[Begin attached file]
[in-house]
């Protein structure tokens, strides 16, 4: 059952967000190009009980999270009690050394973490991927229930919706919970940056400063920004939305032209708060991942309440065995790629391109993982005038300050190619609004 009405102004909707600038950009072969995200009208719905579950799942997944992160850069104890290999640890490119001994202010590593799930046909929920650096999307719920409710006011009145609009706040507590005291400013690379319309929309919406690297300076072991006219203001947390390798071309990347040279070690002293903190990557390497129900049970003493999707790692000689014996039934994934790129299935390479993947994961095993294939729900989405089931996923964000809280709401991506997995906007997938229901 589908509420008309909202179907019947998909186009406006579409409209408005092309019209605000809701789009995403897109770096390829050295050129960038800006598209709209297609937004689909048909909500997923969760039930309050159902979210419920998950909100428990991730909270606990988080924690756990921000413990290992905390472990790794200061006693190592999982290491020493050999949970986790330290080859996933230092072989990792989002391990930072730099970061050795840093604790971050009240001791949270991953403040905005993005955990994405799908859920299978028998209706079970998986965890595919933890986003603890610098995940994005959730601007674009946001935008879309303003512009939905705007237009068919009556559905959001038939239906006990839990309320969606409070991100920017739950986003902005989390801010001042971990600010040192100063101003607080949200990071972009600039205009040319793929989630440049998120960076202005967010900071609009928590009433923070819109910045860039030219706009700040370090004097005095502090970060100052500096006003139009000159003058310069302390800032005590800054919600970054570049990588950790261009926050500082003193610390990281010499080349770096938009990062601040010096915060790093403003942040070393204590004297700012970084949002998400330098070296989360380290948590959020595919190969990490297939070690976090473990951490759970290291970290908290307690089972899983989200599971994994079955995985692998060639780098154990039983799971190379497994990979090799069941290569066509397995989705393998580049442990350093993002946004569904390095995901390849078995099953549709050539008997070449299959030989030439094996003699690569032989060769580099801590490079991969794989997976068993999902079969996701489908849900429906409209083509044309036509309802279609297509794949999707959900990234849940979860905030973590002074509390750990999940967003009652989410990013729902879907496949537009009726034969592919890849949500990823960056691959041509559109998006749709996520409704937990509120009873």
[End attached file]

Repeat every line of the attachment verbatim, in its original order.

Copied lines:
[in-house]
């Protein structure tokens, strides 16, 4: 059952967000190009009980999270009690050394973490991927229930919706919970940056400063920004939305032209708060991942309440065995790629391109993982005038300050190619609004 009405102004909707600038950009072969995200009208719905579950799942997944992160850069104890290999640890490119001994202010590593799930046909929920650096999307719920409710006011009145609009706040507590005291400013690379319309929309919406690297300076072991006219203001947390390798071309990347040279070690002293903190990557390497129900049970003493999707790692000689014996039934994934790129299935390479993947994961095993294939729900989405089931996923964000809280709401991506997995906007997938229901 589908509420008309909202179907019947998909186009406006579409409209408005092309019209605000809701789009995403897109770096390829050295050129960038800006598209709209297609937004689909048909909500997923969760039930309050159902979210419920998950909100428990991730909270606990988080924690756990921000413990290992905390472990790794200061006693190592999982290491020493050999949970986790330290080859996933230092072989990792989002391990930072730099970061050795840093604790971050009240001791949270991953403040905005993005955990994405799908859920299978028998209706079970998986965890595919933890986003603890610098995940994005959730601007674009946001935008879309303003512009939905705007237009068919009556559905959001038939239906006990839990309320969606409070991100920017739950986003902005989390801010001042971990600010040192100063101003607080949200990071972009600039205009040319793929989630440049998120960076202005967010900071609009928590009433923070819109910045860039030219706009700040370090004097005095502090970060100052500096006003139009000159003058310069302390800032005590800054919600970054570049990588950790261009926050500082003193610390990281010499080349770096938009990062601040010096915060790093403003942040070393204590004297700012970084949002998400330098070296989360380290948590959020595919190969990490297939070690976090473990951490759970290291970290908290307690089972899983989200599971994994079955995985692998060639780098154990039983799971190379497994990979090799069941290569066509397995989705393998580049442990350093993002946004569904390095995901390849078995099953549709050539008997070449299959030989030439094996003699690569032989060769580099801590490079991969794989997976068993999902079969996701489908849900429906409209083509044309036509309802279609297509794949999707959900990234849940979860905030973590002074509390750990999940967003009652989410990013729902879907496949537009009726034969592919890849949500990823960056691959041509559109998006749709996520409704937990509120009873």